I just finished writing a hypertrophy–driven program for a friend with literally decades of training experience (as both an athlete and as a solid trainer in his own right), and very happily included heavy doses of Safety Bar Squats, Barbell Bench Presses, and Trap Bar Deadlifts. Over the course of 12 weeks the program progresses—sets and reps and tempo and the like—as do specific exercises, but these basic variations do not. I'm not in the business of changing things at random—of "shocking the body" or trying to "confuse" the muscles—I'm in the business of driving results for people. In this case, as well as many others, that means keeping the basics basic.
Why a Plateau *May Be a Good Thing
I'd probably see a whole lot more traffic if I'd written something about "plateau–busting secrets", but the reality is, as frustrating as strength plateaus can be, they may signify an important—and positive—shift in the body.
We all know that the body's first adaptation to any strength–driven stimulus is neuromuscular; this is quite literally "Training 101". What we sometimes fail to consider is what that means for a client and their goals.
When I'm given a new exercise, my body tries to meet the new demands by improving neuromuscular efficiency—increased rate coding, better inter and intra–muscular coordination, less antagonist activation—in short, looking for the physiological version of low hanging fruit. Neuromuscular adaptations are relatively "inexpensive": they don't require new tissue or substantial resources. But as someone looking to build muscle, they don't really help.
So what happens when I run out of neuromuscular improvements? I plateau, until my body gets to work on the harder process of building new muscle.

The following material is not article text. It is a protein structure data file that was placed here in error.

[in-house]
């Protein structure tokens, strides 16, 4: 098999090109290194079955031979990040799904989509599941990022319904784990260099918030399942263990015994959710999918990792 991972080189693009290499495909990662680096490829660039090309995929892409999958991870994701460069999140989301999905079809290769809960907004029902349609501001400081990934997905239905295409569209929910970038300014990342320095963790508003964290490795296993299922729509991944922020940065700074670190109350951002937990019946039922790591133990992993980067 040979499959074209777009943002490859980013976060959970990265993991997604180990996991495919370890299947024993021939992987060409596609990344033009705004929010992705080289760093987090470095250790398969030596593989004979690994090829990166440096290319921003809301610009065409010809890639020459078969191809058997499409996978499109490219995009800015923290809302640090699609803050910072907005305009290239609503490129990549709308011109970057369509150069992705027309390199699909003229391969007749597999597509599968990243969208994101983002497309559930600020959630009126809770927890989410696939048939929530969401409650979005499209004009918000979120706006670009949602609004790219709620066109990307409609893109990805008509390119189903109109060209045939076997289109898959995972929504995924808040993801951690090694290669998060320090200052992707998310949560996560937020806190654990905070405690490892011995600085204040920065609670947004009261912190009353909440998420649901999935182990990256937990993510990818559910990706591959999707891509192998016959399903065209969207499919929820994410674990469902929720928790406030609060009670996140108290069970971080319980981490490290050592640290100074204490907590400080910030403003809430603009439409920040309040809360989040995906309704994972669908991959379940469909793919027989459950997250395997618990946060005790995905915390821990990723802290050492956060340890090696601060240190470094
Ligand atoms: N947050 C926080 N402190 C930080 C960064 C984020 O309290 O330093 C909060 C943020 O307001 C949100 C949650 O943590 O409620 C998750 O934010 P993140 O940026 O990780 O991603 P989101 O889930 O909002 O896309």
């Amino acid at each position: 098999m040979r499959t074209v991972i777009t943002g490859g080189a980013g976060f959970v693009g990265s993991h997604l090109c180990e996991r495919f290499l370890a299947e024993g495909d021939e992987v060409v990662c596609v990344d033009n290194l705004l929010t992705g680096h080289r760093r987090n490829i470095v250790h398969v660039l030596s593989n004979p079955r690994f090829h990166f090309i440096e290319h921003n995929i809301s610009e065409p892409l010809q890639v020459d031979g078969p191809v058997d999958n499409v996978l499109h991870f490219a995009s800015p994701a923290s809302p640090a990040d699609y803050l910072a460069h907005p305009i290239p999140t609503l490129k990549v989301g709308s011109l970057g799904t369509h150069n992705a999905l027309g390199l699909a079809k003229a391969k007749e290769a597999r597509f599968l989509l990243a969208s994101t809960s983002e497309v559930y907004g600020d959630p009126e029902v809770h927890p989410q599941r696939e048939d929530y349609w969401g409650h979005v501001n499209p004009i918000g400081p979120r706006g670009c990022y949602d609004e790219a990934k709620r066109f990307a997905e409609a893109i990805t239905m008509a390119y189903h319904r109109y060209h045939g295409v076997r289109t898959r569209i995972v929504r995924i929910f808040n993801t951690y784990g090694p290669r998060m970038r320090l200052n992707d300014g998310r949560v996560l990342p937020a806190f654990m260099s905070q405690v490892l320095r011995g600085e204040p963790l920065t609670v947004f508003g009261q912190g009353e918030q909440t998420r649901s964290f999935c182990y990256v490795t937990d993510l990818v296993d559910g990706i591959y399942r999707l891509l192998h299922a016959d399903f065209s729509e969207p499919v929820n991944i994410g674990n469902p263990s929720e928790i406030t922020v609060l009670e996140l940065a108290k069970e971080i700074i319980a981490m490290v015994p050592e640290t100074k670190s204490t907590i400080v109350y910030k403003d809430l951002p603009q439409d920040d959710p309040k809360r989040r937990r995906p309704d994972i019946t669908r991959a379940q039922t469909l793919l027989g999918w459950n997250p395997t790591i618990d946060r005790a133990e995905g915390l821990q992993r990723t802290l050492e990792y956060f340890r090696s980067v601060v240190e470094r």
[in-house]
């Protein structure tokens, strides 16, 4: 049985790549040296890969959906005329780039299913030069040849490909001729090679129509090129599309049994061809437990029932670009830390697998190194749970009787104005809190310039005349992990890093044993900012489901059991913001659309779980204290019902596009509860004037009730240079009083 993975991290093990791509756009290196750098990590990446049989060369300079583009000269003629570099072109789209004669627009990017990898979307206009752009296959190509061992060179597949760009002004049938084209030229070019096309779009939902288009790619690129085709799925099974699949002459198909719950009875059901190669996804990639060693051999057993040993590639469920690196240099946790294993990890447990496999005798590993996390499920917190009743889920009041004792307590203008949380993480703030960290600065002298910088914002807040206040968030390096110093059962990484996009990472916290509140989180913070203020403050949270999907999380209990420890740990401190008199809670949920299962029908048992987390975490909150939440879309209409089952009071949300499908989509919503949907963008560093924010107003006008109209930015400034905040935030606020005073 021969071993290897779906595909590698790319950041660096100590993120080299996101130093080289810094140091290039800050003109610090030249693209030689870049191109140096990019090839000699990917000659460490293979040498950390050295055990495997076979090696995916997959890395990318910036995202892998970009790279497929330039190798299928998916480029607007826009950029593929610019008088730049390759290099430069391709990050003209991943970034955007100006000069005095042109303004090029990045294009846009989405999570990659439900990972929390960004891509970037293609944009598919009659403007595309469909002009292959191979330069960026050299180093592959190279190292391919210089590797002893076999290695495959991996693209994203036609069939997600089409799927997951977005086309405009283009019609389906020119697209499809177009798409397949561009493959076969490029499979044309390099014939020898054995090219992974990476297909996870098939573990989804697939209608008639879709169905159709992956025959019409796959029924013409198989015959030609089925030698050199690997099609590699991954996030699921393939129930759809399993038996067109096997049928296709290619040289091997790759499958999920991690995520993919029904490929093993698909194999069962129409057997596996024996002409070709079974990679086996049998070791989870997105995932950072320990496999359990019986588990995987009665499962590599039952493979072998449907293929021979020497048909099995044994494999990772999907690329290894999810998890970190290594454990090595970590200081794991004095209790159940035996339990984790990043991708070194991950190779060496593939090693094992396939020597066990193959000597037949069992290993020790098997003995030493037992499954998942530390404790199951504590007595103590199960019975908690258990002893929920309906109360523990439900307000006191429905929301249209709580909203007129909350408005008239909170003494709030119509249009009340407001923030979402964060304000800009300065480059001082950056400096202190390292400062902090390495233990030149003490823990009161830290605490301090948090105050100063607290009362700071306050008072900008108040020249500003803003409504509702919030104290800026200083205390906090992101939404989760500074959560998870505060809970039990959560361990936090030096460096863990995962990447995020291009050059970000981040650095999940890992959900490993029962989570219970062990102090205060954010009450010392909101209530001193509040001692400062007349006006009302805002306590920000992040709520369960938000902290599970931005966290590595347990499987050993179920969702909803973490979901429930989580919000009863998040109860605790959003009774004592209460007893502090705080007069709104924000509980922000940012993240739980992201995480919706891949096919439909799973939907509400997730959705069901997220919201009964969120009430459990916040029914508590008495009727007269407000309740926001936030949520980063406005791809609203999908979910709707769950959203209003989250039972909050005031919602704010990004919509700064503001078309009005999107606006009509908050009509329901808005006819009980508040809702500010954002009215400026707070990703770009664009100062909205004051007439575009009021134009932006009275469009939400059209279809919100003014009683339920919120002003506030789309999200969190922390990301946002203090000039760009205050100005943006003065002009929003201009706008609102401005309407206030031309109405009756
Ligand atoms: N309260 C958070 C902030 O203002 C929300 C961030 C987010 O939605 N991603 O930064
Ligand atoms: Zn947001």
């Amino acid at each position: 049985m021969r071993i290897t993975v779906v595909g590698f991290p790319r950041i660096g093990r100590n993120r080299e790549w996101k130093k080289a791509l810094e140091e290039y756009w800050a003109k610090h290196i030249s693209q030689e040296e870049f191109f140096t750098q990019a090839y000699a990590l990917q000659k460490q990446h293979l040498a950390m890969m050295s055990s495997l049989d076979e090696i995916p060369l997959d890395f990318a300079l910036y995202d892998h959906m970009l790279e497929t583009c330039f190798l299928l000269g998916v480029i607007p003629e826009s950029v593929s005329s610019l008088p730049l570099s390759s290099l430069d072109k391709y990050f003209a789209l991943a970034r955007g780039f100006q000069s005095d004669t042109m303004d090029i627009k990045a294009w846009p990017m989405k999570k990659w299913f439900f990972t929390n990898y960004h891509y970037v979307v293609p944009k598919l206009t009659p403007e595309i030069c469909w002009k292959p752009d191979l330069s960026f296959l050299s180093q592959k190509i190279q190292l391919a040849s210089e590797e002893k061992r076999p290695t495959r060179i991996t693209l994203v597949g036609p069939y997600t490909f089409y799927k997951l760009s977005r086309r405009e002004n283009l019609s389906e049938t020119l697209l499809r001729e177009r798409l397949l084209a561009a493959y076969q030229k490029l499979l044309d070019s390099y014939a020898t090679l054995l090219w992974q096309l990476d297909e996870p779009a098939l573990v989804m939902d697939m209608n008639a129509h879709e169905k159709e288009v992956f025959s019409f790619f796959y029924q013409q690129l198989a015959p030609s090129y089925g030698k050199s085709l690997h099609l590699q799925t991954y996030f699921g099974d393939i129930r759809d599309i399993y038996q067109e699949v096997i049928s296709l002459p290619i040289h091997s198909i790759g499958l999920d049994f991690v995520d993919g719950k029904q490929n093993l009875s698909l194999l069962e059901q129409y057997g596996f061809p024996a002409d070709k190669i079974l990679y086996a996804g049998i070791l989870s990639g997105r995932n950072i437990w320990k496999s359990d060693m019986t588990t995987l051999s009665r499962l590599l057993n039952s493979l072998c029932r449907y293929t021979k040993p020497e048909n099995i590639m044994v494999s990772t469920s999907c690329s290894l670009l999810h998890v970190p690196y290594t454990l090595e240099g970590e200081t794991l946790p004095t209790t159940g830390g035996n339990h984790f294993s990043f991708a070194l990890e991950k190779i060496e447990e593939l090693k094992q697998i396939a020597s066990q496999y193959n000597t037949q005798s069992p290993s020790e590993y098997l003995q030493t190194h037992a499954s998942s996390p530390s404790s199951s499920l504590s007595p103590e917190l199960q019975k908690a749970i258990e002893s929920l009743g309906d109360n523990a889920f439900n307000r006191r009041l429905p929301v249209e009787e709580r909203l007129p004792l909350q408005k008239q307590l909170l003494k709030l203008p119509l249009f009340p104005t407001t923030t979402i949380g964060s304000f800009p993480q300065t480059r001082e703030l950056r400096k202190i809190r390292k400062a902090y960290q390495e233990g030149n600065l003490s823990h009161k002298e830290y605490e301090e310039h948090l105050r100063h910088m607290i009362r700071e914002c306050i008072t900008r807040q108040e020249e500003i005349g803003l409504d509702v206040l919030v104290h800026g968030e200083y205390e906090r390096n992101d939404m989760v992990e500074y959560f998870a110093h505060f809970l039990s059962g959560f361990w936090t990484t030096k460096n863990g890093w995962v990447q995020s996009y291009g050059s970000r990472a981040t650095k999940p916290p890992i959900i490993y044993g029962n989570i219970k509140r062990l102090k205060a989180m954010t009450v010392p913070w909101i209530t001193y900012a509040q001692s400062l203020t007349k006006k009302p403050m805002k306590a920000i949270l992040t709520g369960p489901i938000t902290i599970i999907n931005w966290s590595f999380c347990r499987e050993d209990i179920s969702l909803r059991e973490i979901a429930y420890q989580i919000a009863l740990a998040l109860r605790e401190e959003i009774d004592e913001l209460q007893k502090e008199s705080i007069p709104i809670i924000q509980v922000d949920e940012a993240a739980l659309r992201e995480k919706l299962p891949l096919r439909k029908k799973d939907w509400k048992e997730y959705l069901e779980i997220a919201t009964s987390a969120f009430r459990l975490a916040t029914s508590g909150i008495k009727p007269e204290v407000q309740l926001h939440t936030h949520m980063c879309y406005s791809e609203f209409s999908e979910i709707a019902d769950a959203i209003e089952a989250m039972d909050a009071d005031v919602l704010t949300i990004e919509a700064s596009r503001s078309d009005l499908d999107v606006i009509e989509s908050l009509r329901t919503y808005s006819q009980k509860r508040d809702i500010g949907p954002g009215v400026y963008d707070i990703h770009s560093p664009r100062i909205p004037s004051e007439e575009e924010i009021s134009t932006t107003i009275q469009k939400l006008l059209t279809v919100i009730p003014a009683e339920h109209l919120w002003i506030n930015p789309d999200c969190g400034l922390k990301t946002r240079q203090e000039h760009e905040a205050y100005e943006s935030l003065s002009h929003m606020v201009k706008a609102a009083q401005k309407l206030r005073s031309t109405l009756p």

If I'm constantly bombarded with novelty—BOSU this and Booty Band that—I spend most of my time making easy neuromuscular adaptations, and do very little to change the physical reality of my body composition. It's 10,000 kicks with very little behind them.
*About that asterisk: sometimes a plateau is just the shitty reality of years of training and the fact that this stuff is hard. And in a lot of these situations, change may be just what's needed. I'm not opposed to novelty—and certainly not opposed to progression—I just think it needs to be applied intelligently.
So What's Up?
None of what's been said so far has been particularly revolutionary, so why are so many trainers progressing clients in such random fashion?
I'd argue that it comes down to two factors: confidence and confusion.
On the one hand, it takes a certain degree of confidence to tell an experienced client or athlete paying you good money that you'd like to do some chin ups. They know how to do a chin up, and could probably find a cooler–looking exercise in the latest issue of Men's Health. The question is, is fancy the point? Or is it something subtler: technique, timing, volume, frequency, or sets, reps, and load? Unless you know what you're doing, it can be intimidating to program the basics. Ironic, isn't it?